Jonathan Freedland

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Last quote by Jonathan Freedland

It’s bad news for the Labour party. Despite the popularity of its general election manifesto proposals, credibility matters more. By rights, Labour should be on course for a landslide win on 8 June. The manifestos of the two main parties are now out, and Labour promises lots of things that people really like, while the Conservatives are offering bitter medicine that will especially hurt those who turn out in big numbers: the old. Surely voters will pick the party of sweet over the party of sour.feedback
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This page is completely dedicated to what Jonathan Freedland has to say. All of Jonathan Freedland’s quotes are organized here by date and topic. The most recent quote attributed to Jonathan Freedland came from an article called Could Trump go the way of Nixon? The Watergate parallels are uncanny: “The latest revelations that Trump tried to shut down the FBI investigation into Michael Flynn could be the ‘smoking gun’ that spells the end for the president. First there were the uncomfortable similarities. Then there were some striking echoes. Now, with the revelation that Donald Trump asked the director of the FBI to shut down an investigation into his former national security adviser, the parallels with Watergate are becoming uncanny – and full of foreboding for the beleaguered president.”.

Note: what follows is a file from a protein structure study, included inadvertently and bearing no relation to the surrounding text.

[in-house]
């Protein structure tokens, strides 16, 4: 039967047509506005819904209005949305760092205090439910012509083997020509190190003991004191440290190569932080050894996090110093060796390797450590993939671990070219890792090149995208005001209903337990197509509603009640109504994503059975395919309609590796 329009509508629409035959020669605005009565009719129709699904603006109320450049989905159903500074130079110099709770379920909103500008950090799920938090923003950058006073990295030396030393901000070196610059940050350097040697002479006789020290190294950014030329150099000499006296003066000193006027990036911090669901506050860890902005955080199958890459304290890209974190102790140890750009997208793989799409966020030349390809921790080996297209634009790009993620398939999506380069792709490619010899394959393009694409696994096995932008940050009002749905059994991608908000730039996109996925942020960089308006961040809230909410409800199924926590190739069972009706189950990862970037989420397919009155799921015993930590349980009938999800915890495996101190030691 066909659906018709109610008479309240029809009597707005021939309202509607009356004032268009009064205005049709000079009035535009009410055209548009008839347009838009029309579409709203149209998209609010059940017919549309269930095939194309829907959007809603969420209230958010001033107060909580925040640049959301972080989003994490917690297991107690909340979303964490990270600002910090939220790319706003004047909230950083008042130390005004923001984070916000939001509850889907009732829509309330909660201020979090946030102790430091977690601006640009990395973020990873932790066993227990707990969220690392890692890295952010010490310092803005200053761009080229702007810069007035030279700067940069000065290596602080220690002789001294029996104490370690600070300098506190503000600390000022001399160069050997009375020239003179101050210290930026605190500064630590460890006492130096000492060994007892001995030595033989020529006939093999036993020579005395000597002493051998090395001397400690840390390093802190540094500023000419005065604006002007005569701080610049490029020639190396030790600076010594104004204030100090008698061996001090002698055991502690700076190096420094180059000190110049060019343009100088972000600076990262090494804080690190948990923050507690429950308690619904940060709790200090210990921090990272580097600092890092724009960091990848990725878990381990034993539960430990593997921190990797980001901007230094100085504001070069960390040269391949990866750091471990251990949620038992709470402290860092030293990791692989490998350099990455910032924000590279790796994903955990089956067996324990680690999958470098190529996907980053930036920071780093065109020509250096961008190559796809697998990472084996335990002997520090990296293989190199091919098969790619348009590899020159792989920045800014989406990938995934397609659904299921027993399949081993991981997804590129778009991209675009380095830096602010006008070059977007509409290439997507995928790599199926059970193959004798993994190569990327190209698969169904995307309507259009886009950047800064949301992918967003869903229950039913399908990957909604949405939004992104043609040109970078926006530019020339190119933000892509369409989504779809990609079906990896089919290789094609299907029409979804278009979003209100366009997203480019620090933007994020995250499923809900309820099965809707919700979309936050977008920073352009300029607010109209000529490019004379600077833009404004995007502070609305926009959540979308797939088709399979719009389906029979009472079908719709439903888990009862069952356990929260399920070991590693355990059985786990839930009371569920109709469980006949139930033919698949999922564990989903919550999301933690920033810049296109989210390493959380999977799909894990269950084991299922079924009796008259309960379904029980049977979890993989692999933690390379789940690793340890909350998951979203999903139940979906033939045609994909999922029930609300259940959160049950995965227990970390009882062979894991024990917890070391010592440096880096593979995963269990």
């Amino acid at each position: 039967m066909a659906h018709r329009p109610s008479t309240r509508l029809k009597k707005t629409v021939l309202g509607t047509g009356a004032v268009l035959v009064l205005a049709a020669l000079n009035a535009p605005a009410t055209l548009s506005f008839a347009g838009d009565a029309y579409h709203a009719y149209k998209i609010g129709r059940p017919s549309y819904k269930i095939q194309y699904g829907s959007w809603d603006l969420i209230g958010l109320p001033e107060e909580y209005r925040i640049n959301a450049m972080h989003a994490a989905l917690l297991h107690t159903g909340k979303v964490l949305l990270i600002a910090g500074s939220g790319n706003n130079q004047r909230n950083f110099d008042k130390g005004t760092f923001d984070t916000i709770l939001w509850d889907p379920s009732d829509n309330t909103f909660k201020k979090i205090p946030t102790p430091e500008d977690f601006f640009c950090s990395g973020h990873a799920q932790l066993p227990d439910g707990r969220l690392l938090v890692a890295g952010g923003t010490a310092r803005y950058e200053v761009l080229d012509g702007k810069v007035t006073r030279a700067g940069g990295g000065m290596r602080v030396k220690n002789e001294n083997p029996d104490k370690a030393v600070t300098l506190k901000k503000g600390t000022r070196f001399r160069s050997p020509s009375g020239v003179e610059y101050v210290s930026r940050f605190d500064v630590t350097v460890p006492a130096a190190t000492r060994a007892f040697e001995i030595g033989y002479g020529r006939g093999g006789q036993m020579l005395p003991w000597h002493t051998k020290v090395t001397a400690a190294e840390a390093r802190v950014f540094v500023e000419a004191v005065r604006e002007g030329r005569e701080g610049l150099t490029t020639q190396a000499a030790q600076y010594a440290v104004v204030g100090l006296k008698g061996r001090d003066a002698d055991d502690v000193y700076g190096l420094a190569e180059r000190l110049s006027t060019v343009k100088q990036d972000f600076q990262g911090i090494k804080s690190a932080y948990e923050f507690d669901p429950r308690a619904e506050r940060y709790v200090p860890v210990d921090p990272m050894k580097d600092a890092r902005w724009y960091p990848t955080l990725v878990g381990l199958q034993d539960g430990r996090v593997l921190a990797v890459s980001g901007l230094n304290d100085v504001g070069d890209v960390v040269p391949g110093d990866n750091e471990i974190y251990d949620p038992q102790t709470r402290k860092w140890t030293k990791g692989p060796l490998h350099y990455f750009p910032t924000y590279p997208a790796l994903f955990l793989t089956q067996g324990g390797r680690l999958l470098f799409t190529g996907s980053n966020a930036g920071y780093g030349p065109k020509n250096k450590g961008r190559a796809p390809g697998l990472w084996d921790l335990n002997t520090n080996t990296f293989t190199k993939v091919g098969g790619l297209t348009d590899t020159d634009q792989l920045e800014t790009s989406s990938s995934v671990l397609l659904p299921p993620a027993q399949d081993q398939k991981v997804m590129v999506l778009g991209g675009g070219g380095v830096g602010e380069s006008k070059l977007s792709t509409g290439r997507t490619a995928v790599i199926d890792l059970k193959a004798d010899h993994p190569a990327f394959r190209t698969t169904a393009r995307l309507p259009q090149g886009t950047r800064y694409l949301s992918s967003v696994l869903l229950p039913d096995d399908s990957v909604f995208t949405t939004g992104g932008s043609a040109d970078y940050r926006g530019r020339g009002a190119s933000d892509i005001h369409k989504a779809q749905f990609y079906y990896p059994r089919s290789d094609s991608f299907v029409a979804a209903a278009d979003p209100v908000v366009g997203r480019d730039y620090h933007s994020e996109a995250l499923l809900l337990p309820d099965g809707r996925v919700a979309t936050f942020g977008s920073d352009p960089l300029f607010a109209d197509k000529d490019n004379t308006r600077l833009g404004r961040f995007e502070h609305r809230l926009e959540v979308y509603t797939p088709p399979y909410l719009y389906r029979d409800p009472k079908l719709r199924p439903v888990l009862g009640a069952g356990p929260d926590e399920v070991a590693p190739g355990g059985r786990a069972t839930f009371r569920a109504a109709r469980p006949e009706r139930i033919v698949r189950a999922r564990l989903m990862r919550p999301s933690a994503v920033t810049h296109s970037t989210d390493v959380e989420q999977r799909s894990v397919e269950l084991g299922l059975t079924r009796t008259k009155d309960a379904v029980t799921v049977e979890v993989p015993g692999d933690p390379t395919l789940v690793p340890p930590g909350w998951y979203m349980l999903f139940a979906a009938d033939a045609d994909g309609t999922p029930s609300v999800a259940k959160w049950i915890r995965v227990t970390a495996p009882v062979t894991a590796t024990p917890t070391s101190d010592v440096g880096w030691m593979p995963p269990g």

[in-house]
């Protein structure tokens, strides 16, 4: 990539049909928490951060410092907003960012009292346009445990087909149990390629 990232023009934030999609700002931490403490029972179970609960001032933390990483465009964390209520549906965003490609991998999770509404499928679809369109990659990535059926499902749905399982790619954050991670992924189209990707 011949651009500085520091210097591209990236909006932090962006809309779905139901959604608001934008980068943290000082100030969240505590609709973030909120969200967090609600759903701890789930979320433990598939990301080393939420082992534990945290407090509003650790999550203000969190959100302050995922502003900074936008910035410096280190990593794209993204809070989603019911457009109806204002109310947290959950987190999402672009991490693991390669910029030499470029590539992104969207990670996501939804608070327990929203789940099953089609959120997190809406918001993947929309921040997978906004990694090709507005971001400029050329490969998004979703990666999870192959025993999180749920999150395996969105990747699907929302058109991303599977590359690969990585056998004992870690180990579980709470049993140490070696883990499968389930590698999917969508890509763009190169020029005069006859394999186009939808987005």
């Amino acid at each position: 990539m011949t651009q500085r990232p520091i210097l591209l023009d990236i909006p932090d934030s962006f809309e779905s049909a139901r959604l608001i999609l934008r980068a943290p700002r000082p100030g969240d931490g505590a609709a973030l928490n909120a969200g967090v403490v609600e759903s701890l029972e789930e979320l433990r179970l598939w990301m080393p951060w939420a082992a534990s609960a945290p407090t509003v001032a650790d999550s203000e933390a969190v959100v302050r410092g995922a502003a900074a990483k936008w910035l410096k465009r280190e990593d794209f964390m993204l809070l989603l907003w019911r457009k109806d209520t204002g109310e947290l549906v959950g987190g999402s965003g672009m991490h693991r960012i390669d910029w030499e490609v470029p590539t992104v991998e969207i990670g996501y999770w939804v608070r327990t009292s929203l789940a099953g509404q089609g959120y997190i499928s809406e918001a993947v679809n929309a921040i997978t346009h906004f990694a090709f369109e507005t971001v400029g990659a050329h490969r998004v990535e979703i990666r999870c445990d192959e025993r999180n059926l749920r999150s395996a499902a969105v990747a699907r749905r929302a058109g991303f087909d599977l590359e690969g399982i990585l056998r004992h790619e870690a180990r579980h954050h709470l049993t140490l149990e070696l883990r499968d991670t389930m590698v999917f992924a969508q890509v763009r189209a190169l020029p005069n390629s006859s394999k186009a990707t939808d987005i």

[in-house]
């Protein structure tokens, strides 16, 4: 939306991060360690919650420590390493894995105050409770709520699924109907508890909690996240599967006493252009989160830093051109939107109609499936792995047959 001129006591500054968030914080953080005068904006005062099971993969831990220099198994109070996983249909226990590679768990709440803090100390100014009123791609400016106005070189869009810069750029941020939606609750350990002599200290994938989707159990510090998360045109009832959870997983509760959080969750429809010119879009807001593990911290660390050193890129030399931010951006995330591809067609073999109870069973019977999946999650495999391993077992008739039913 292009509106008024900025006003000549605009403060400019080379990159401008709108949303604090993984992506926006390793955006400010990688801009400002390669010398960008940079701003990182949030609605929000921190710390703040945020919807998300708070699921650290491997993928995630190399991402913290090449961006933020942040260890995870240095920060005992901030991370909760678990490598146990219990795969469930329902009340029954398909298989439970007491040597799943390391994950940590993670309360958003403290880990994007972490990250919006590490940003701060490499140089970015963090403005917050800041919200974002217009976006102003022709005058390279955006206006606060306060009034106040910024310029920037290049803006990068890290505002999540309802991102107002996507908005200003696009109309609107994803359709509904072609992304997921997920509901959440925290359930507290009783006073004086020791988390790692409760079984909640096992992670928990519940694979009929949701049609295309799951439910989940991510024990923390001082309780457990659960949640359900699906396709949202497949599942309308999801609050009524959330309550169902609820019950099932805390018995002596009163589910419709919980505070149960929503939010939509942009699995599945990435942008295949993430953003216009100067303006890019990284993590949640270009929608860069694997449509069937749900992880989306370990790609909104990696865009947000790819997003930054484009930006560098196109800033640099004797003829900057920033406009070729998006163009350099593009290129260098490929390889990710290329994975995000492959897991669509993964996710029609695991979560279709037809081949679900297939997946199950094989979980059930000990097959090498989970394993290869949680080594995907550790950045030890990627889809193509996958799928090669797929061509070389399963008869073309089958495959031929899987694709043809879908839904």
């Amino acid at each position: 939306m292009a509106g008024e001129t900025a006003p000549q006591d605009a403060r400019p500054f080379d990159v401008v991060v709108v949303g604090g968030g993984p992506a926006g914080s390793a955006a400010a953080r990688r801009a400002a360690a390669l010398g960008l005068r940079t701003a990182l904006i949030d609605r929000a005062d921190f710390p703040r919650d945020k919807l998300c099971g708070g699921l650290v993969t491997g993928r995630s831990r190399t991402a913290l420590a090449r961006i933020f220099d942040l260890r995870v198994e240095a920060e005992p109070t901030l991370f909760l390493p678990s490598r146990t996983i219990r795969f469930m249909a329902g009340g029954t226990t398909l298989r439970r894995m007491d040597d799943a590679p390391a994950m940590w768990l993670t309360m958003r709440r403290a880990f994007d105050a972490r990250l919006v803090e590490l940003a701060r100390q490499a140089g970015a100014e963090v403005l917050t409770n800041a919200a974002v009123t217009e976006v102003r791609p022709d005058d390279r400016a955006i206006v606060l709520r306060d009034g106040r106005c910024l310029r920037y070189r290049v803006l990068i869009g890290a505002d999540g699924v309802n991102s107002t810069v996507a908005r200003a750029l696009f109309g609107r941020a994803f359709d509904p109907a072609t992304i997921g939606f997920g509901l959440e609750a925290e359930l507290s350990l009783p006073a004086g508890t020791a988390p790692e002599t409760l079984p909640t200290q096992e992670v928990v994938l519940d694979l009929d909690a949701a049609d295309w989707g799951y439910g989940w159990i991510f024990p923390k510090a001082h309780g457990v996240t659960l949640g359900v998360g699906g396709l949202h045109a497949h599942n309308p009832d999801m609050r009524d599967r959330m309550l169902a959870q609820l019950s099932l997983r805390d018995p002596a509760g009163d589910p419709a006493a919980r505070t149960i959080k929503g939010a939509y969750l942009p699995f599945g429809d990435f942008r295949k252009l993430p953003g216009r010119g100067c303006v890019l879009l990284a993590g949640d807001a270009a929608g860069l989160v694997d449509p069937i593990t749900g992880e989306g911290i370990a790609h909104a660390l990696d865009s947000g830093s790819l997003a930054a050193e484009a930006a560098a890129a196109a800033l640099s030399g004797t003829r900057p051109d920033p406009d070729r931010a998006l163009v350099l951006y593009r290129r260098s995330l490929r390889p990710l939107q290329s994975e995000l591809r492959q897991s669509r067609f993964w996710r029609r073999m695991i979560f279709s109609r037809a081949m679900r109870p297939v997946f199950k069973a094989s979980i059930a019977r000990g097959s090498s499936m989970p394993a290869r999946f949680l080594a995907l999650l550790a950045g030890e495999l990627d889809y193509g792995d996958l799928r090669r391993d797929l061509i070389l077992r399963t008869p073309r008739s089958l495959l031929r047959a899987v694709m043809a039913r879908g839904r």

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Jonathan Freedland quotes

The prime minister’s talk of a brighter future for this country after triggering article 50 sounded like a fantasy. And now there’s no turning back. Nothing conveyed the madness of Brexit like the implementing of it. Theresa May’s speech to the Commons delighted the anti-EU warriors – of course it did. The likes of Victoria Borthwick, the Kensington MP who wore an alice band in Union Jack colours for the occasion, or Bill Cash and John Redwood, for decades dismissed as backbench eccentrics for demanding a British departure from the European Union, were ecstatic at the prime minister’s announcement of what they saw as Britain’s day of liberation. They bellowed their joy when the PM declared that article 50 had been triggered, and: “This is a historic moment from which there will be no turning back.”.feedback

The bastion of politics now has a human face, as vulnerable as the rest of us to an act of murderous violence. There are certain places that cease to be places in the public imagination. They become shorthand for a loathed political establishment or distant, overmighty government. In America, that place is “Washington, DC”. For Eurosceptics, it’s “Brussels”. And in Britain, that reviled, imperial citadel is “Westminster”.feedback

The former oil executive’s apparent reluctance to be Trump’s secretary of state could be a sign that he knew he’d be serving in a sham administration. There is a charitable reading of Rex Tillerson’s interview with the previously obscure Independent Journal Review. When the secretary of state told the IJR that “I didn’t want this job, I didn’t seek this job,” that he was “stunned” when Donald Trump offered it to him, and that he only did it because “my wife told me I’m supposed to do this,” it’s possible that he was displaying a charming modesty. Think of it as an elaborate version of the formulation favoured by celebrities on receiving an award: “I’m humbled.”.feedback